Kid Rock performs at Wynn Las Vegas on December 2, 2011 in Las Vegas, Nevada. (Photo by Ethan Miller/Getty Images)
Kid Rock for Senate?
This sounds as good an idea as fusing rap and metal into a musical genre … oh, wait.
A website popped up Wednesday seemingly hinting that the “All Summer Long” and “Picture” hit maker is gearing up for a 2018 Senatorial run. The website’s All-American image features Kid Rock sitting on a blue, star-dotted chair and behind him are a stuffed deer, a framed picture of George Washington and a window shade with a “Made in Detroit” emblem. (Noticeably missing is the Confederate flag that the native Michigander loves to wave.)
Scroll down the page and you’ll find flashing slogans in blue or red: “In Rock We Trust,” “Party to the People,” “Born Free” and “I’ll Rock the Party.” There was also “Pimp of the Nation,” which was rumored to be Dwight D. Eisenhower’s slogan of choice before he pivoted last-minute and went with “I Like Ike.”
So is Kid Rock, a.k.a. Robert James Ritchie, really throwing his hat in the political ring?
“I have had a ton of emails and texts asking me if this website is for real… kidrockforsenate.com,” he tweeted. “The answer is an absolute YES.”
I have had a ton of emails and texts asking me if this website is real… https://t.co/RRVgISDFeq The answer is an absolute YES. pic.twitter.com/uYCUg6mjW1
And then he left hanging the American public, which hasn’t been this confused since Kid Rock sang/rapped about “Bawitdaba,” with this follow-up tweet:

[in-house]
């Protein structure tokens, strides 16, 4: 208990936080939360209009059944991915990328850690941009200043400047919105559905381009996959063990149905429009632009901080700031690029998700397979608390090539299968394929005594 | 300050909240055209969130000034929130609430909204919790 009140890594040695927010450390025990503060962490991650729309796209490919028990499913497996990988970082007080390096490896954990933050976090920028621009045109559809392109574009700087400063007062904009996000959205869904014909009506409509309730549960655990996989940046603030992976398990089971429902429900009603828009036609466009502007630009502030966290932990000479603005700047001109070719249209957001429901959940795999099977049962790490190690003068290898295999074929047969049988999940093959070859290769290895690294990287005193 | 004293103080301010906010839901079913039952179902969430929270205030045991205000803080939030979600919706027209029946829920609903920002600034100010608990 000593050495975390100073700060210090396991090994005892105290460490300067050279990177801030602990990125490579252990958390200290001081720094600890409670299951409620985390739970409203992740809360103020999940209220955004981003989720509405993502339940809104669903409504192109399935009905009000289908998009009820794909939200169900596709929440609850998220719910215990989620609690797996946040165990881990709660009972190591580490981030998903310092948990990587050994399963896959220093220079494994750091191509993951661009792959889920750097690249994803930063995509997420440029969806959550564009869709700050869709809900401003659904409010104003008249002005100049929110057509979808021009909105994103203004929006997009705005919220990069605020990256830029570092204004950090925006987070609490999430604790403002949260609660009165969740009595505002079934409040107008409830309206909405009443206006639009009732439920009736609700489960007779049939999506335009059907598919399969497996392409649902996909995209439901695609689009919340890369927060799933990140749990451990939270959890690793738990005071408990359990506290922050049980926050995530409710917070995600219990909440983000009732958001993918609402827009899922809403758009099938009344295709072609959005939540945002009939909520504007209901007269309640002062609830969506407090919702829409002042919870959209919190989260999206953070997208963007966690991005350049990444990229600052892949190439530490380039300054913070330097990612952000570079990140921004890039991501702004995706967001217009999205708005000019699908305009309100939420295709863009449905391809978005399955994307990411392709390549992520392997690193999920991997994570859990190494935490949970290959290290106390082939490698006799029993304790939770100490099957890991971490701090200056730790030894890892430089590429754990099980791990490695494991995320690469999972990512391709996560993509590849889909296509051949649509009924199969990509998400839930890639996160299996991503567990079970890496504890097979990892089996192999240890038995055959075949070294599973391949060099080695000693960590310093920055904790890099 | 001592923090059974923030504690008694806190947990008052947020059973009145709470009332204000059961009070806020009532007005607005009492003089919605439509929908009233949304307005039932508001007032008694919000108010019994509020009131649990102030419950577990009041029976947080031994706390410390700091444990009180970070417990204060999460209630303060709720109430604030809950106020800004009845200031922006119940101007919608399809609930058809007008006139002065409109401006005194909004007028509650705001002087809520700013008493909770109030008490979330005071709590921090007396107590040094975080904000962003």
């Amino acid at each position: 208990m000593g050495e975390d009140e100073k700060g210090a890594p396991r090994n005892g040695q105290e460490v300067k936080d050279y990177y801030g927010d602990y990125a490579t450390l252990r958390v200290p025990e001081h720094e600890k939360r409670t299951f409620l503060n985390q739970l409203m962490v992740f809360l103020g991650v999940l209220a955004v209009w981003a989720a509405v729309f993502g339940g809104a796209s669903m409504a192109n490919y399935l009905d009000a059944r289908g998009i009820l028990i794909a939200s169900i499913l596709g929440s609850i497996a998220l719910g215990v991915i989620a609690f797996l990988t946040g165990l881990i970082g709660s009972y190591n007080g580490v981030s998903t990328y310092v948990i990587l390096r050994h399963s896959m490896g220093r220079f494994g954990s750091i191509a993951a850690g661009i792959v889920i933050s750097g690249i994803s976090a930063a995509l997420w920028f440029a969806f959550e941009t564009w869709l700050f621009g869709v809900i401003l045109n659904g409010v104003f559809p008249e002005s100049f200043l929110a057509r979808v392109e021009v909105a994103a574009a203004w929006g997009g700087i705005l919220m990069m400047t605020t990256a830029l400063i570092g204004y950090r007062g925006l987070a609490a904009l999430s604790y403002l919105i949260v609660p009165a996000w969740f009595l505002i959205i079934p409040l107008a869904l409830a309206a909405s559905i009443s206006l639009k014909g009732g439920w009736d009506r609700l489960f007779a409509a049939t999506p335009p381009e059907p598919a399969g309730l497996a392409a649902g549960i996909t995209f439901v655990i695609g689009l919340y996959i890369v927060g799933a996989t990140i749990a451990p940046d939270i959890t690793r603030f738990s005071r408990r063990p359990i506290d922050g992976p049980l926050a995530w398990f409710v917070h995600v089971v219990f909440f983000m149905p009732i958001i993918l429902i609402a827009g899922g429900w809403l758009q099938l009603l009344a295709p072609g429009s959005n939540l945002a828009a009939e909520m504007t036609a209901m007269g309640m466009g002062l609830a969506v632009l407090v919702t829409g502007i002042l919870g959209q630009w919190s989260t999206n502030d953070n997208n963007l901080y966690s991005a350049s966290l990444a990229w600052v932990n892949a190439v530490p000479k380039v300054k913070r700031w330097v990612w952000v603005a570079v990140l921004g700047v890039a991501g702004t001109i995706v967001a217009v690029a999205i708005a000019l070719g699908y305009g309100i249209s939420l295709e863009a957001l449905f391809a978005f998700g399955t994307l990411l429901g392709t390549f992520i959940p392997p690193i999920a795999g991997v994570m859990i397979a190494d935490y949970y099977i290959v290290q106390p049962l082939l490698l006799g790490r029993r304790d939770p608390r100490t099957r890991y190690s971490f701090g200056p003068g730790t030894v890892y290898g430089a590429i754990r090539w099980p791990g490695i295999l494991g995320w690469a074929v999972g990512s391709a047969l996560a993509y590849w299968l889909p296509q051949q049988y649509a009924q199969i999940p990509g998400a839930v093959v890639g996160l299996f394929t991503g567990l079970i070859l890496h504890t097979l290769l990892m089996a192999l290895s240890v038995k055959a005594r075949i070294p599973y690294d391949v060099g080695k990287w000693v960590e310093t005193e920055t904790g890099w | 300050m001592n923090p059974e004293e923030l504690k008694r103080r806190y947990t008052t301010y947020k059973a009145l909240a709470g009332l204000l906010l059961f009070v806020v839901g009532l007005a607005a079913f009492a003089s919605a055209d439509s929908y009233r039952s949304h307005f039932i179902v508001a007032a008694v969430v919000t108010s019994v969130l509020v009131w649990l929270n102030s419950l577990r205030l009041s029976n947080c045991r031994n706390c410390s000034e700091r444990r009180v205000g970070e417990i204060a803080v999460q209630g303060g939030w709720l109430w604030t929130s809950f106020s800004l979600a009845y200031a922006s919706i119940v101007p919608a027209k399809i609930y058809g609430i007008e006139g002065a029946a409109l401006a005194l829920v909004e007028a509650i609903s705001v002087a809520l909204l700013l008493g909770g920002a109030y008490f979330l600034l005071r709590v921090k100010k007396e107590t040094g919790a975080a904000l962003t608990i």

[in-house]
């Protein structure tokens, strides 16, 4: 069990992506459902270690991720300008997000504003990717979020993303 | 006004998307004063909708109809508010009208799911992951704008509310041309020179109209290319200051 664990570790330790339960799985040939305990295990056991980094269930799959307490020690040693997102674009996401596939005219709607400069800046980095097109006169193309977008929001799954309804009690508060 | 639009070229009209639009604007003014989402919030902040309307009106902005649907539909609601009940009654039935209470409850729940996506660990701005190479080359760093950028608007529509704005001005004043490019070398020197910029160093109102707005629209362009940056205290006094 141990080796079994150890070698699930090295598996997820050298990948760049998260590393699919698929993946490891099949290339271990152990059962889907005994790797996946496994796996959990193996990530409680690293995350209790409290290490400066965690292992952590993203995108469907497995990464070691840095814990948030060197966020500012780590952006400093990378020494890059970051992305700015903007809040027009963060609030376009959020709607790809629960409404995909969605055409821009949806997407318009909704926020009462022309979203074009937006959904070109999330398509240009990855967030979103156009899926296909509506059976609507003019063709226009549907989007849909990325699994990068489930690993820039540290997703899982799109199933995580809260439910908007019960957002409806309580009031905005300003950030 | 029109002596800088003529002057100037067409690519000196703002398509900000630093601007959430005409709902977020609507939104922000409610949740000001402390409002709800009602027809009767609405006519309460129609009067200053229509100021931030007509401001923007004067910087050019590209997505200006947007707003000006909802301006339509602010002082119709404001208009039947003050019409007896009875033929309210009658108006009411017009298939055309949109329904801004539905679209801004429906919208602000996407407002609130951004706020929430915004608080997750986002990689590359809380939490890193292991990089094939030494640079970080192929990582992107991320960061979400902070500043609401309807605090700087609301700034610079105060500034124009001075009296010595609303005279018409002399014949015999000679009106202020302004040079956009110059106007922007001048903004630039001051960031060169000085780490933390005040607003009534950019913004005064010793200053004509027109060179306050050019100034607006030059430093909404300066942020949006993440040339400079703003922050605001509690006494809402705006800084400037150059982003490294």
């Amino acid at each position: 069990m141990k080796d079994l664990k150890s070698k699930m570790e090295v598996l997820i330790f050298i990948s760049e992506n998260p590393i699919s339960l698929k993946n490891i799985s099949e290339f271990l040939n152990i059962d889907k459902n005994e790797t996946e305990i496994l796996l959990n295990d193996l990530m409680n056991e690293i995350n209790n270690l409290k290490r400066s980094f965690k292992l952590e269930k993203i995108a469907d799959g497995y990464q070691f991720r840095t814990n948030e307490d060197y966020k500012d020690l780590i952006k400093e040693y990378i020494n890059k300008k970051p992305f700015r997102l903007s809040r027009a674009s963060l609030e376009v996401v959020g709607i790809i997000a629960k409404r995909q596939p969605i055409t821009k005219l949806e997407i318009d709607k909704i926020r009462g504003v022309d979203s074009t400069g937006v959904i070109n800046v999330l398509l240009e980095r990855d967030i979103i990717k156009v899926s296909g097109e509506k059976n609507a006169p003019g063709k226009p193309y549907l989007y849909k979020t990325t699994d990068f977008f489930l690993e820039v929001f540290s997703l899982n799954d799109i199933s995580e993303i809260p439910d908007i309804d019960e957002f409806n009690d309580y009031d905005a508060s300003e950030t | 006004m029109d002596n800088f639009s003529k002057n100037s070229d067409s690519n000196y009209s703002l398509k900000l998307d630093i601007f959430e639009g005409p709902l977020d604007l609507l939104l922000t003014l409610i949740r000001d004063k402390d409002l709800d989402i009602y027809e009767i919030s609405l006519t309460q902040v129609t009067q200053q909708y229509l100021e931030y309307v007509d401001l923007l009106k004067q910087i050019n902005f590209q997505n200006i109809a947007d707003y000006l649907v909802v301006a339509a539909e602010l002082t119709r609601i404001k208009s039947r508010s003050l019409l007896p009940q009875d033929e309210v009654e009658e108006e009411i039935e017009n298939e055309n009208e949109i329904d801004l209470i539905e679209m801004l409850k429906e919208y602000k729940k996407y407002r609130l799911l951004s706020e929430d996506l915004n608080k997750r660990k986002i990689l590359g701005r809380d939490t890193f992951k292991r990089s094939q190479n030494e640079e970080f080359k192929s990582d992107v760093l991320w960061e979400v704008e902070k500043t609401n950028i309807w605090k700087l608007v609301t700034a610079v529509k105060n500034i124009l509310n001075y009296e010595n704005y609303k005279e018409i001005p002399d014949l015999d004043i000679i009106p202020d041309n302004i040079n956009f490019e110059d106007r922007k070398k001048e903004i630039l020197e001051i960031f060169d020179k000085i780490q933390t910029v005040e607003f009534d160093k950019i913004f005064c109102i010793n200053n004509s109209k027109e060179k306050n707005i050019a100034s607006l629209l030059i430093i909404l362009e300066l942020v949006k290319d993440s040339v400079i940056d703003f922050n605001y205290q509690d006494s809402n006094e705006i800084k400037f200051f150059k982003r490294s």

“Stay tuned, I will have a major announcement in the near future”
Stay tuned, I will have a major announcement in the near future – Kid Rock
That major announcement could be a drop date for his latest album. As some have noted, the website’s “Buy Now” button links to a Warner Bros. merchandise page hawking Kid Rock for U.S. Senate t-shirts, hats, yard signs and bumper stickers.
CNN notes that as of Wednesday Kid Rock had not filed records with the Federal Election Committee.
Michigan Republicans, however, have thrown around Kid Rock’s name as a possible challenger to Democratic Sen. Debbie Stabenow in 2018.
A Tea Party activist from the state also believes the musician could generate as much excitement as fellow celebrity Donald Trump did during his 2016 presidential campaign.
Kid Rock “has name I.D., is an out-of-the-box idea, and would kind of get rid of that stodgy Republican image,” Wes Nakagiri told the Detroit Free Press earlier this year.
Kid Rock backed Trump during the 2016 campaign. In April, he, fellow rocker Ted Nugent and Sarah Palin paid Trump a visit in the White House.